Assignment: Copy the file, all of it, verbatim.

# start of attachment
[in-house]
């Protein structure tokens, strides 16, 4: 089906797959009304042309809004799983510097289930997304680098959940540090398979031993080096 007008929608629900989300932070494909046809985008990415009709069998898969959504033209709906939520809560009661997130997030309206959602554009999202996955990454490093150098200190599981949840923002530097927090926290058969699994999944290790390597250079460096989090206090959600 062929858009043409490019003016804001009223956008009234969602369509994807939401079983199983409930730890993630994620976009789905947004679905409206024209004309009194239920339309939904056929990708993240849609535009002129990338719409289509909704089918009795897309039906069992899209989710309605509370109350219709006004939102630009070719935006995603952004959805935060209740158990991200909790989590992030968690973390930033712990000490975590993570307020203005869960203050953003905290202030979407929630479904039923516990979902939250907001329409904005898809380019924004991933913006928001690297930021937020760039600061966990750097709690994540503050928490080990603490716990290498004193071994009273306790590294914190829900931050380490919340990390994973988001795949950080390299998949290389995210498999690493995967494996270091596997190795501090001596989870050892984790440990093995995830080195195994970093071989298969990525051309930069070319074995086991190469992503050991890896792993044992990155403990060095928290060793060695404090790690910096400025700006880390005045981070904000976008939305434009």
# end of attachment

[in-house]
């Protein structure tokens, strides 16, 4: 089906797959009304042309809004799983510097289930997304680098959940540090398979031993080096 007008929608629900989300932070494909046809985008990415009709069998898969959504033209709906939520809560009661997130997030309206959602554009999202996955990454490093150098200190599981949840923002530097927090926290058969699994999944290790390597250079460096989090206090959600 062929858009043409490019003016804001009223956008009234969602369509994807939401079983199983409930730890993630994620976009789905947004679905409206024209004309009194239920339309939904056929990708993240849609535009002129990338719409289509909704089918009795897309039906069992899209989710309605509370109350219709006004939102630009070719935006995603952004959805935060209740158990991200909790989590992030968690973390930033712990000490975590993570307020203005869960203050953003905290202030979407929630479904039923516990979902939250907001329409904005898809380019924004991933913006928001690297930021937020760039600061966990750097709690994540503050928490080990603490716990290498004193071994009273306790590294914190829900931050380490919340990390994973988001795949950080390299998949290389995210498999690493995967494996270091596997190795501090001596989870050892984790440990093995995830080195195994970093071989298969990525051309930069070319074995086991190469992503050991890896792993044992990155403990060095928290060793060695404090790690910096400025700006880390005045981070904000976008939305434009």